Panel featuring Wendy Carlin discusses topics including whether academic economics accurately reflects the business world, and whether it prepares students to be good economists.
Discussion of how far curriculum reform should go: whether traditional textbooks overemphasise theory: “By contrast, the new material challenges students to consider real-world topics from the outset.”
Portuguese business magazine discusses the contribution to curriculum reform of The CORE Project and the work of steering committee member Sam Bowles, among others. In Portuguese, requires subscription.
Diane Coyle and Andrew Haldane discuss how academics and teachers have responded to demands for a new curriculum. It describes CORE, saying it “combines some fundamental tools of economic analysis with history, real world examples and issues of political economy such as power in the workplace, monopoly and ethics.” Paywall.
The Guardian’s senior economics commentator Aditya Chakrabortty investigates how academics have responded to the economic crisis. Features interviews with Wendy Carlin and CORE contributor Diane Coyle.
In KCL’s Perspectives magazine, CORE economics editor David Hope discusses the origins and the future of the project.
CORE contributor Davide Melcangi explains our project in Italian.
“No young person who has witnessed or participated in the #Occupy protests around the world… can remain wedded to a curriculum which fails to evolve in their wake.”
An FT editorial calls our project as “good news” and suggests that the economics curriculum should “pay more attention to unorthodox thinkers such as Joseph Schumpeter, Friedrich Hayek and – yes – even Karl Marx”. Requires free registration.
Edward Hadas writes that CORE is “commendable” and “a real improvement”, but calls for a more radical approach to curriculum reform.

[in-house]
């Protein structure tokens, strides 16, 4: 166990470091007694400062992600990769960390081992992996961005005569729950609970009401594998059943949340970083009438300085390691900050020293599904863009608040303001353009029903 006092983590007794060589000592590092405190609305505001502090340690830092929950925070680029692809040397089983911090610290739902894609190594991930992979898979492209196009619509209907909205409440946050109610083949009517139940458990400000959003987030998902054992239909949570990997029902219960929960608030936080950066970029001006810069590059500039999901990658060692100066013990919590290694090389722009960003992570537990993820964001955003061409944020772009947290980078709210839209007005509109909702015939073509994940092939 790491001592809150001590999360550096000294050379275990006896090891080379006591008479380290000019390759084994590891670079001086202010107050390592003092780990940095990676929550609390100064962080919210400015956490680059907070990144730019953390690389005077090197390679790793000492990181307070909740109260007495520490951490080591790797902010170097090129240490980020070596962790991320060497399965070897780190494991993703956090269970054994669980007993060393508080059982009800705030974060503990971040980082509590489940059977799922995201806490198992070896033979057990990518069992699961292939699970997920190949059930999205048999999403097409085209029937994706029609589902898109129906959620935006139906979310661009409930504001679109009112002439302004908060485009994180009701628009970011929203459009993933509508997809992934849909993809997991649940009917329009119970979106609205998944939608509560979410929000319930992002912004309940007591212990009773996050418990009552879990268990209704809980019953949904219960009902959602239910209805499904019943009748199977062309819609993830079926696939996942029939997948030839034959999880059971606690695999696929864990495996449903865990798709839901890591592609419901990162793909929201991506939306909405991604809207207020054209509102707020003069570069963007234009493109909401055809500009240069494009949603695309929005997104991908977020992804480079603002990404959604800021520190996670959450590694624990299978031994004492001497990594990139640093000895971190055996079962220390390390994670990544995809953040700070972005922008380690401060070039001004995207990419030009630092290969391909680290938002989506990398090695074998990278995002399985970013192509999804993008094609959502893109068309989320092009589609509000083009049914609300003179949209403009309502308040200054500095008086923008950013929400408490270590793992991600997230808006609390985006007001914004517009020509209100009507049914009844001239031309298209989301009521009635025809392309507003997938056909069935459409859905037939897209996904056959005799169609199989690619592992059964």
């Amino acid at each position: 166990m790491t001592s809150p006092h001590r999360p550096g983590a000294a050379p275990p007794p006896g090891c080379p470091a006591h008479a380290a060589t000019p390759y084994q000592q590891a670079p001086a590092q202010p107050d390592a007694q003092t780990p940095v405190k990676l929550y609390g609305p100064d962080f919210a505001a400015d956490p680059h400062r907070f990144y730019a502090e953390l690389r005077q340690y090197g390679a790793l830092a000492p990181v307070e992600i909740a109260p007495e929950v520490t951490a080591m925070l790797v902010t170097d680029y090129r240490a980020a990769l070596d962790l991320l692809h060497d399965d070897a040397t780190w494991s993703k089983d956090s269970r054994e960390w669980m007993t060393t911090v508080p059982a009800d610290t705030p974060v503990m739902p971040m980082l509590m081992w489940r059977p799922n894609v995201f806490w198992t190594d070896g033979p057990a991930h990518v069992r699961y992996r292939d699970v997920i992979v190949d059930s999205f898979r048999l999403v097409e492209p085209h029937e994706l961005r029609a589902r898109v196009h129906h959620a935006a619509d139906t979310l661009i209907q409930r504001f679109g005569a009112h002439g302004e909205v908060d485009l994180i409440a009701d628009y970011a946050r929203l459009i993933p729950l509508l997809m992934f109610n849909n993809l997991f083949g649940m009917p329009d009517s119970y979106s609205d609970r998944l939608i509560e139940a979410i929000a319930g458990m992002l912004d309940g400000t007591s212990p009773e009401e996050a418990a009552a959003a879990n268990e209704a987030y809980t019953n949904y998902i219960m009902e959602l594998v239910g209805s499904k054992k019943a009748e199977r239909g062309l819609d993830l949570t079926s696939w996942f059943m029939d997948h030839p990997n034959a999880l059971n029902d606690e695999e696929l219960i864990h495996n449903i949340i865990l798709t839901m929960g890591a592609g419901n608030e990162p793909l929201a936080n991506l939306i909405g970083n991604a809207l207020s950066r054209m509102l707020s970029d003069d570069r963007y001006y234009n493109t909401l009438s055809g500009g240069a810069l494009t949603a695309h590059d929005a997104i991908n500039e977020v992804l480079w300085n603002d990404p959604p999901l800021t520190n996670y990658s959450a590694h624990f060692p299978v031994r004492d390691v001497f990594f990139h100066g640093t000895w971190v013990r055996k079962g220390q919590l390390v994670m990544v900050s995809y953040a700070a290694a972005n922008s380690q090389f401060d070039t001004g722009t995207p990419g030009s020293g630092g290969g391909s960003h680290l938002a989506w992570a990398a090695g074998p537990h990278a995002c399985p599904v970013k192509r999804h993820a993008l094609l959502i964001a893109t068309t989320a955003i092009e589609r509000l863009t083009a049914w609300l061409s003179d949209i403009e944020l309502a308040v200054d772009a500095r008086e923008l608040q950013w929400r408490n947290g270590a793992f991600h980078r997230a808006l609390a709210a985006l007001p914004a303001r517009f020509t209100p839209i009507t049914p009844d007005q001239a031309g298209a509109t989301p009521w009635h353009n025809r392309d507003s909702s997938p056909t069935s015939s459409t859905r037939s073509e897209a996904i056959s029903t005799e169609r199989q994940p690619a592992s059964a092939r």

The first courses using CORE: “Universities across four continents are rolling out a revamped economics curriculum.” Requires free registration.
Interview with Wendy Carlin about what the article calls a “total re-think of the economics syllabus and teaching methods”.
The Royal Economic Society Newsletter explains how our curriculum is structured, with examples.
Director of the Economics Network Alvin Birdi argues that some criticism of CORE is “far off the mark and unhelpful”. Requires free registration.
Some academics “conditioned not to understand the complaints” of students.
INET board member John Kay recommends curriculum reform.
Wendy Carlin interviewed by Viv Davies.
John Cassidy on curriculum reform efforts, including CORE.
Diane Coyle: there is consensus on the need for curriculum reform, but no agreement on what should be taught.
Wendy Carlin interviewed in documentary on Hyman Minsky, and why his thinking on instability should be part of the curriculum.
Tom Keene names Wendy Carlin “Professor of common sense”.
Will Hutton says “The best brains in economics are now working on how economies work in reality”, with reference to CORE.
Wendy Carlin argues for broader curriculum.
Discussion of CORE and curriculum reform.
Discussion of CORE and curriculum reform: link to audio currently not available.
Wonkblog on how “real-world complexities” should be starting point for teaching.
Online student debate on CORE and curriculum prompted 1,200 comments in 48 hours.
Wendy Carlin opinion article on failings of existing curriculum: requires free registration. Also posted on our site here.
Leader argues the case for new thinking in teaching: requires free registration.
Launch of CORE project, with description.
Wendy Carlin says said students “disenchanted” and lecturers “embarrassed” by the way economics is taught: requires free registration.
“Less maths and more history of economic thought might make for more enthusiastic and useful graduates.” Requires free registration.
Previews CORE launch event.